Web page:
The keynote was packed with announcements of enhancements to Google services. For example, Google Maps now shows clouds hovering over the world in real time and displays how Earth looks in the Milky Way as the sun sets. Google+ has 41 new features. The company announced impressive stats about the popularity of its applications, and there was even a rare Q&A session with Google CEO Larry Page. However, we didn't see a new Android tablet launch, an operating system update or more details surrounding Google Glass Read more...

More about Google, Mobile, Google Maps, Android, and Google Chrome
Google Chrome Now Has 750 Million Active Users

Google Chrome is well on its way to having a billion active users

Google announced at its I/O developers conference on Wednesday that the browser now has 750 million active users, an increase of about 300 million users from the same time last year. Chrome first launched in beta in 2008.

Chrome passed Internet Explorer last year to become the most popular browser in the world.

Photo Illustration by Alexander Hassenstein, Getty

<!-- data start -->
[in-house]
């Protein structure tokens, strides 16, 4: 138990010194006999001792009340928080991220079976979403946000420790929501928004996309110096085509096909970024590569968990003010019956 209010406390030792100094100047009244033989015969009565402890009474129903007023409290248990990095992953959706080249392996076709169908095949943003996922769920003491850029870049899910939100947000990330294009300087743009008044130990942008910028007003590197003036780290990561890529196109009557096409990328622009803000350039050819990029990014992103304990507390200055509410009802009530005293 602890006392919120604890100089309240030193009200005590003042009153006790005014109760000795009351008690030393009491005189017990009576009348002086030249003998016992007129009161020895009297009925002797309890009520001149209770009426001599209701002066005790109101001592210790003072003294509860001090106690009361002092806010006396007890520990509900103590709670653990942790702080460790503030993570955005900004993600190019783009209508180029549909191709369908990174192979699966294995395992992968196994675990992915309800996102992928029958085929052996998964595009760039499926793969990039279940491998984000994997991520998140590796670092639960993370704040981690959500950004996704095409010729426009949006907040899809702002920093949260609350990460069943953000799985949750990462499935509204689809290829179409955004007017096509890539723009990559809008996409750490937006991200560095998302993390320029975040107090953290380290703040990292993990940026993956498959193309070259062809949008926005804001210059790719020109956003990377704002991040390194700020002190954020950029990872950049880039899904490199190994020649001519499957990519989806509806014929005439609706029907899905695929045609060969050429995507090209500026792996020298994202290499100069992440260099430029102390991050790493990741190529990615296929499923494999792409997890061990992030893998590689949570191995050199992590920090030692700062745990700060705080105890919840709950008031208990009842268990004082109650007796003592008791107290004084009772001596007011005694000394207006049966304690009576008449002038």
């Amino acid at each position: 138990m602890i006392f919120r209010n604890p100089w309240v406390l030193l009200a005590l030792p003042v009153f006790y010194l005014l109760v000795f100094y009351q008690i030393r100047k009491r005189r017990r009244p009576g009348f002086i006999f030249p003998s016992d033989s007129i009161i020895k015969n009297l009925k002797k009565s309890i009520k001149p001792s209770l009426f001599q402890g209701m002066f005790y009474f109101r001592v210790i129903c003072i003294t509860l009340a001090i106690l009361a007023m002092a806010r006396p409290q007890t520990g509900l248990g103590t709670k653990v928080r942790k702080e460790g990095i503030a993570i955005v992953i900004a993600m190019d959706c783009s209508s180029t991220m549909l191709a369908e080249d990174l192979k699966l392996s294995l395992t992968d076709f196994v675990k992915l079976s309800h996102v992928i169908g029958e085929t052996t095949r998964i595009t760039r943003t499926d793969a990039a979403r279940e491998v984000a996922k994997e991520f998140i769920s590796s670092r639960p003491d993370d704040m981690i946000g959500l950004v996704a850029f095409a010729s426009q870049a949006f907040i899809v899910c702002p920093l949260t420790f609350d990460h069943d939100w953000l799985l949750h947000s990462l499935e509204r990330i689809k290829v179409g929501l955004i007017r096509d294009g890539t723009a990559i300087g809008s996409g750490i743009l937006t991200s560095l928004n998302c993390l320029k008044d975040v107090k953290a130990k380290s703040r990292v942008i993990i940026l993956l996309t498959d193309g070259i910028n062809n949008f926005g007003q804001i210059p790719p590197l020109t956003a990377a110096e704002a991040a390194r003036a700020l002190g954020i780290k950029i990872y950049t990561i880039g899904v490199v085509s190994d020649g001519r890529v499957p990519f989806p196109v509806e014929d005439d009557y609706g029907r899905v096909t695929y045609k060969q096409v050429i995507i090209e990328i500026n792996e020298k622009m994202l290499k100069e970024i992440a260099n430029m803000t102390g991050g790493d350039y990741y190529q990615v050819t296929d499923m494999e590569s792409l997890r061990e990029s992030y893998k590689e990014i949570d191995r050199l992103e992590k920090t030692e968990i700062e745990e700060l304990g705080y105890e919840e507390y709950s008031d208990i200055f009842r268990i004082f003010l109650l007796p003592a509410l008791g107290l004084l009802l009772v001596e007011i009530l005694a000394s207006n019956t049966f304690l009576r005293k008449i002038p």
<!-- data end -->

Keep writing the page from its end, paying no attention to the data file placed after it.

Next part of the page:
More about Google, Google Chrome, Tech, and Apps Software

August 23 2012

Chrome for iOS Now Lets You Share Pages on Facebook and Twitter

Google has announced its first update to Google Chrome for iOS, adding the ability to share pages from the browser directly on your favorite social network, including Facebook and Twitter.

Google Chrome for iOS was announced and launched at the company’s annual developer’s conference in June.

The mobile browser offers a number of features already available in its desktop version, including synched tabs; if you’re checking out a website on your iPhone, you can open it on your desktop computer, and vice versa. Users can also share saved passwords between devices, bookmarks and search history.

SEE ALSO: Chrome and Google Drive Land on iOS

Wednesday’s update allows you to…
Continue reading...

More About: Facebook, Google, Twitter, google chrome, iOS

August 01 2012

May 10 2012

February 09 2012

Google Chrome Update Brings Faster Browsing